Donald Trump Interview Friday 11/06/1992
by (Charlie Rose)
Rebroadcast — Monday 02/20/2017
Donald Trump talks about his recent "comeback" after flirting with bankruptcy, his support of Mike Tyson after his imprisonment for rape, his divorce from Ivana Trump, and the rumors that he would run for president.
It’s amazing watching this interview from over 23 years ago. Charlie Rose takes it possibly too easy on Trump because of his entertainer status. There’s a lot of hemming and hawing on Trump’s side and he still shows these same verbal tics as he dodges questions in a somewhat charming manner. There’s no adherence to facts, yet everything is “just great”, “the best”, “this”, “that”, and so on.
It’s amazing to see some of the things Rose brings up then are still issues now. Questions about his manner and vanity still linger all these years later. The difference is that he at least acknowledged them to some extent back then.
PBS NewsHour full episode Feb. 22, 2017 (PBS NewsHour)
Wednesday on the NewsHour, hundreds flee amid flooding in Northern California. Also: A major change on school bathrooms and transgender youth, newspaper editors explain readers' views on the political climate, Syrian refugees who would prefer not to move to the U.S., hope for alien life in a newly discovered solar system and an industrial towns puts its faith in revitalized manufacturing.
Based on the interview of the Mayor of San Jose Mayor Sam Liccardo it sounds like Norther California is handling the heavy rains better than I would have expected.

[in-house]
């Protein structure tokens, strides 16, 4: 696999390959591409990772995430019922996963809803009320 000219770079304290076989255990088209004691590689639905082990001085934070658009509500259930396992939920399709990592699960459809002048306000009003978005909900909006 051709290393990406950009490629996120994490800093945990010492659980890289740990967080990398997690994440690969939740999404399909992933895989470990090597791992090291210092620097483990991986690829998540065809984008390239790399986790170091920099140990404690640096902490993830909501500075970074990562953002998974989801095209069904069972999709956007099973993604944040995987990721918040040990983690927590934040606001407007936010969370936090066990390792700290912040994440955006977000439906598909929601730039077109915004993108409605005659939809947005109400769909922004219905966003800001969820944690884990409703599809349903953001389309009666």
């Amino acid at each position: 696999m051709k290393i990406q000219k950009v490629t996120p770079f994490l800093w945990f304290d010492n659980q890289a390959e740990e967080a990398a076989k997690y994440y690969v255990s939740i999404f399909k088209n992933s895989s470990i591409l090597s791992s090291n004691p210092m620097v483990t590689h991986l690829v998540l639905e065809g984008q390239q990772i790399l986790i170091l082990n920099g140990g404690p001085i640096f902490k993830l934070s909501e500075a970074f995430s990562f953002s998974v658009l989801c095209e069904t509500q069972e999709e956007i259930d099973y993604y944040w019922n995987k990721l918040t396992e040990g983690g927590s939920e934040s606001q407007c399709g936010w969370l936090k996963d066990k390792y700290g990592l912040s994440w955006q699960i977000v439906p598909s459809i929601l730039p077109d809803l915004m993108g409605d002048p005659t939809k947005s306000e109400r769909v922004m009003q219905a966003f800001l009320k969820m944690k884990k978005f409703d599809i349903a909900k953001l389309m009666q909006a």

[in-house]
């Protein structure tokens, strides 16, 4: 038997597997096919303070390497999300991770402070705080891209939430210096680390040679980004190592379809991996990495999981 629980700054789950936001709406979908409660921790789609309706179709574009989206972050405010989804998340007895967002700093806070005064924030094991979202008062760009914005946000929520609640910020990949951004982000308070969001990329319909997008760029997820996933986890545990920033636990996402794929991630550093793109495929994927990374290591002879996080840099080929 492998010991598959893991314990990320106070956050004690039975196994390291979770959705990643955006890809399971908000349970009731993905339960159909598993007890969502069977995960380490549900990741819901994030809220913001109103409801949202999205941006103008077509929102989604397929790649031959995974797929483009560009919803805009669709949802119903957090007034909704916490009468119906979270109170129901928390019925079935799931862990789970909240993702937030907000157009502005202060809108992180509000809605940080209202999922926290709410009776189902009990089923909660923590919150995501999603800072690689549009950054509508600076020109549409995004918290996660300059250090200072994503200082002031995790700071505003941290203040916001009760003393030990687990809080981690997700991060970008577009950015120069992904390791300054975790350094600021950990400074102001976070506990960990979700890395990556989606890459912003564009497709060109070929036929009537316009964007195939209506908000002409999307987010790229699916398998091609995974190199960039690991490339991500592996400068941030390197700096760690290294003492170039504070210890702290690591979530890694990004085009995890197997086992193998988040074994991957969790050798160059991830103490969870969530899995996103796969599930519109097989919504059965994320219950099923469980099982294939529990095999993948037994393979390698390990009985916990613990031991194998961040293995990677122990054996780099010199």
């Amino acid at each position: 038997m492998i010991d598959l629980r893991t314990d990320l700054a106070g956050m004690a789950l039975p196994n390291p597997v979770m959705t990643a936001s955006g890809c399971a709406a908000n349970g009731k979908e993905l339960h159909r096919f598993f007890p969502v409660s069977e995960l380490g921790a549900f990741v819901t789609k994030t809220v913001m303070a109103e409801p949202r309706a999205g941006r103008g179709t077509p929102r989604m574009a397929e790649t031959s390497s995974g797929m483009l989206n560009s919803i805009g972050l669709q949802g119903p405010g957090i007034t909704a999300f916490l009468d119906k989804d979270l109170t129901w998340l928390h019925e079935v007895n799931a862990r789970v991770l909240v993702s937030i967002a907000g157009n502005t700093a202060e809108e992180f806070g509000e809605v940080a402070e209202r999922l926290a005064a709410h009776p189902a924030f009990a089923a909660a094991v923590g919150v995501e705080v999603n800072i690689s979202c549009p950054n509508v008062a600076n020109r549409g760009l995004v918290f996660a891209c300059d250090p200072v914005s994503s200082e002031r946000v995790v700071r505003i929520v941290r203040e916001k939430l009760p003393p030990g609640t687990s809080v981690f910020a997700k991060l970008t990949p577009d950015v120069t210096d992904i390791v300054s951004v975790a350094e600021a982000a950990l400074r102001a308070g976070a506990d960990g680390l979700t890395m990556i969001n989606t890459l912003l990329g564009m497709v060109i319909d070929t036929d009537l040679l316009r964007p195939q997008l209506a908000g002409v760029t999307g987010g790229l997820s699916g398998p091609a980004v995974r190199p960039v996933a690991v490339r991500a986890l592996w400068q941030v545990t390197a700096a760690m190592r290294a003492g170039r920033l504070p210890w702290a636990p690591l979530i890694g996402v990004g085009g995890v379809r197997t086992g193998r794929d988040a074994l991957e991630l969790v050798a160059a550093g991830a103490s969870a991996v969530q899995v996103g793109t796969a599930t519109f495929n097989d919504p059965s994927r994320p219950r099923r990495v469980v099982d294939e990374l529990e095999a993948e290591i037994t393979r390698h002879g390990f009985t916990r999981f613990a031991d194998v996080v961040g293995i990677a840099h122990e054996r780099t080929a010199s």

The segment with newspaper editors around the country was alright, but seemed oddly stilted. Several of the interviewees obviously didn’t have a lot of on-camera experience. It wasn’t obvious that some of their thoughts were so much that of their constituencies as they were of themselves based on their answers.
Face the Nation 2/19/17: Priebus, Graham, Nunes
After a contentious week for the White House, "Face the Nation" breaks down the problems the Trump administration has faced in its first month. White House chief of staff Reince Priebus, Sen. Lindsey Graham, R-South Carolina, Rep. Devin Nunes, R-California, and Rep. Elijah Cummings, D-Maryland, and others join the show.
Reince Priebus is far preferable as a White House spokesperson to either Conway or Miller, but he still doesn’t have the ability to listen and push a particular agenda. While I get the message that they’ve done a lot of work, they still need to deal with the political realities of potential scandals in a more even-handed manner. All of the other Republican appearances on today’s show were far more sober about the realities of what seems to be going on. In my mind, the only reason not to admit there’s a problem is that you have no plan for dealing with it or moving forward. It’s the administration’s appearance that they don’t seem to have any kind of overall plan that concerns me most.
It seems like the administration had the 10 word answers down pat during the campaign, but that’s all they had and sadly they don’t seem to have the paragraphs or even the books worth of information and plans to follow up on any of their ideas.
Again, I’ll note that I think it’s a continuing mistake for the Sunday morning shows to allow administration spokespeople to appear remotely via camera than to appear in person.
The best part of the episode, to me, was the re-appearance of Michael Morell, who I don’t think I’ve seen on television since before the inauguration. His depth of knowledge and analysis, even now that he’s on the journalistic side of the game, is just always superb. I don’t think anyone else in the game has the ability to lay out facts in a simple and straightforward manner without a pointed agenda. I’ll note that he even had an aside in the conversation here underlining the agenda portion.
I really like the sober voices of Bob Woodward and Jeffrey Goldberg at the end. It would be nice to see more of them in shows like these.